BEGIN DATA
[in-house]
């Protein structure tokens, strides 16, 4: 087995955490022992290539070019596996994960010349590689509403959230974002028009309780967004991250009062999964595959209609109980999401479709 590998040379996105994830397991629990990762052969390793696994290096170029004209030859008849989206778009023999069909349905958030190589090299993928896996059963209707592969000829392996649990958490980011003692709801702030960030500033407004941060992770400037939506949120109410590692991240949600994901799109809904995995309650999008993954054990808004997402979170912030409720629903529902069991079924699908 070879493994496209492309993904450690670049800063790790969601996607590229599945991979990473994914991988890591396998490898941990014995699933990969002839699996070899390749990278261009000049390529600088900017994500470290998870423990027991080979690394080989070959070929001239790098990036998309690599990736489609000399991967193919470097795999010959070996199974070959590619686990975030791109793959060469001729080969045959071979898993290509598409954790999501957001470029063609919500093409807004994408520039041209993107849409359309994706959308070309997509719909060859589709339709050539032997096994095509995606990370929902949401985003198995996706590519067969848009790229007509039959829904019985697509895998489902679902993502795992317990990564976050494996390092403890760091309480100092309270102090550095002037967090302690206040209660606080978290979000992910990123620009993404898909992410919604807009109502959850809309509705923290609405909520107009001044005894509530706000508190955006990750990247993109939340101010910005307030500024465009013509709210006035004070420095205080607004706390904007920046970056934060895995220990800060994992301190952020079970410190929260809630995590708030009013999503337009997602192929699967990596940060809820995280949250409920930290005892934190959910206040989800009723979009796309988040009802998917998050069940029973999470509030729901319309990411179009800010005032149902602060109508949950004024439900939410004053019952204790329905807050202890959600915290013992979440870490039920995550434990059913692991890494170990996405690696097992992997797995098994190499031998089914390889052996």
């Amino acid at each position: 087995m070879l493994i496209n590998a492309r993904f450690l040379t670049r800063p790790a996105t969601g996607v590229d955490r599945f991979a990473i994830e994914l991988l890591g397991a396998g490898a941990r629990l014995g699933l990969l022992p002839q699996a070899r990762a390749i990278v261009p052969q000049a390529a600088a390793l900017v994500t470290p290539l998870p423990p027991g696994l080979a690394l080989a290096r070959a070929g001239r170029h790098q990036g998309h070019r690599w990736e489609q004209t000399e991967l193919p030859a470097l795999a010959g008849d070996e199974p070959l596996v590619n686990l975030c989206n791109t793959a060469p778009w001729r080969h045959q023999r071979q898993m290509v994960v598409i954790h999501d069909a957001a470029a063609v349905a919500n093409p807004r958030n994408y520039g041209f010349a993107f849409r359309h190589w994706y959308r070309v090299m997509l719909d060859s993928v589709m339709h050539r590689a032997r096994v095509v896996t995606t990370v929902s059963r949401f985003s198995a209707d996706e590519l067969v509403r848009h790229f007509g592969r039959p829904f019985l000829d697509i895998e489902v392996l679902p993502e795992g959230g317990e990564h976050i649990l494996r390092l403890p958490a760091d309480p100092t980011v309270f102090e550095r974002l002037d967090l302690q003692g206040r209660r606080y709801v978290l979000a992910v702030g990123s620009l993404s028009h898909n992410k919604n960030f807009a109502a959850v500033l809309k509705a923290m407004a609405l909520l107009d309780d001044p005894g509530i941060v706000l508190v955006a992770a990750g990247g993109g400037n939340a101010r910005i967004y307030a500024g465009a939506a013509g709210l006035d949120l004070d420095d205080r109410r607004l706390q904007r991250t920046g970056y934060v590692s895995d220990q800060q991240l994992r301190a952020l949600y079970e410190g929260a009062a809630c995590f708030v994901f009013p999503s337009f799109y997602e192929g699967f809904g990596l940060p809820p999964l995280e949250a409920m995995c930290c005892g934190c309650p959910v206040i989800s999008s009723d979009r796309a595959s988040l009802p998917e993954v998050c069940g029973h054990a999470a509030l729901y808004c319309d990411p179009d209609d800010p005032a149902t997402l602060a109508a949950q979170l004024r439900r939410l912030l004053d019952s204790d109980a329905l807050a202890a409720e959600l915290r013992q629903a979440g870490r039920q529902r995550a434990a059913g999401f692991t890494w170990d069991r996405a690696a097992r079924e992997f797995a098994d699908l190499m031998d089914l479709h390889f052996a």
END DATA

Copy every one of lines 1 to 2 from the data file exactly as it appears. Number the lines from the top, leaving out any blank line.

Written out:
[in-house]
């Protein structure tokens, strides 16, 4: 087995955490022992290539070019596996994960010349590689509403959230974002028009309780967004991250009062999964595959209609109980999401479709 590998040379996105994830397991629990990762052969390793696994290096170029004209030859008849989206778009023999069909349905958030190589090299993928896996059963209707592969000829392996649990958490980011003692709801702030960030500033407004941060992770400037939506949120109410590692991240949600994901799109809904995995309650999008993954054990808004997402979170912030409720629903529902069991079924699908 070879493994496209492309993904450690670049800063790790969601996607590229599945991979990473994914991988890591396998490898941990014995699933990969002839699996070899390749990278261009000049390529600088900017994500470290998870423990027991080979690394080989070959070929001239790098990036998309690599990736489609000399991967193919470097795999010959070996199974070959590619686990975030791109793959060469001729080969045959071979898993290509598409954790999501957001470029063609919500093409807004994408520039041209993107849409359309994706959308070309997509719909060859589709339709050539032997096994095509995606990370929902949401985003198995996706590519067969848009790229007509039959829904019985697509895998489902679902993502795992317990990564976050494996390092403890760091309480100092309270102090550095002037967090302690206040209660606080978290979000992910990123620009993404898909992410919604807009109502959850809309509705923290609405909520107009001044005894509530706000508190955006990750990247993109939340101010910005307030500024465009013509709210006035004070420095205080607004706390904007920046970056934060895995220990800060994992301190952020079970410190929260809630995590708030009013999503337009997602192929699967990596940060809820995280949250409920930290005892934190959910206040989800009723979009796309988040009802998917998050069940029973999470509030729901319309990411179009800010005032149902602060109508949950004024439900939410004053019952204790329905807050202890959600915290013992979440870490039920995550434990059913692991890494170990996405690696097992992997797995098994190499031998089914390889052996």